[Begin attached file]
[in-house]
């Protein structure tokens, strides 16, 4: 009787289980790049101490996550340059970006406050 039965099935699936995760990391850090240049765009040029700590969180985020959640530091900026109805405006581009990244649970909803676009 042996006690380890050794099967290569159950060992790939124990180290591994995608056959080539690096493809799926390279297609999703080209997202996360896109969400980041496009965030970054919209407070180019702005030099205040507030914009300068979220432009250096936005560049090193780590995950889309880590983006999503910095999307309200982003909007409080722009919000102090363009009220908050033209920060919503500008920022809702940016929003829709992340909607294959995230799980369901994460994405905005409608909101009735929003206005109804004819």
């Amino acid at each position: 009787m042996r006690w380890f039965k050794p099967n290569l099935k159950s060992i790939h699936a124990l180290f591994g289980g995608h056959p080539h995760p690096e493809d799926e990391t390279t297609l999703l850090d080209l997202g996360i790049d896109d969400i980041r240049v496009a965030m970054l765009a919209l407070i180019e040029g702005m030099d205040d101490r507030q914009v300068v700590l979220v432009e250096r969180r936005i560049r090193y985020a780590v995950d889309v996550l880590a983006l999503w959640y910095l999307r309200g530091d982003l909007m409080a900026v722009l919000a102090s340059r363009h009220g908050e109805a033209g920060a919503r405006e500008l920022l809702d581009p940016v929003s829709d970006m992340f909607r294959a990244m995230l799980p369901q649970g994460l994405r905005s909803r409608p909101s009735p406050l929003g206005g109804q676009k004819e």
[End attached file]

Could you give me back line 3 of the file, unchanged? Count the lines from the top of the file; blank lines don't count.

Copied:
């Amino acid at each position: 009787m042996r006690w380890f039965k050794p099967n290569l099935k159950s060992i790939h699936a124990l180290f591994g289980g995608h056959p080539h995760p690096e493809d799926e990391t390279t297609l999703l850090d080209l997202g996360i790049d896109d969400i980041r240049v496009a965030m970054l765009a919209l407070i180019e040029g702005m030099d205040d101490r507030q914009v300068v700590l979220v432009e250096r969180r936005i560049r090193y985020a780590v995950d889309v996550l880590a983006l999503w959640y910095l999307r309200g530091d982003l909007m409080a900026v722009l919000a102090s340059r363009h009220g908050e109805a033209g920060a919503r405006e500008l920022l809702d581009p940016v929003s829709d970006m992340f909607r294959a990244m995230l799980p369901q649970g994460l994405r905005s909803r409608p909101s009735p406050l929003g206005g109804q676009k004819e």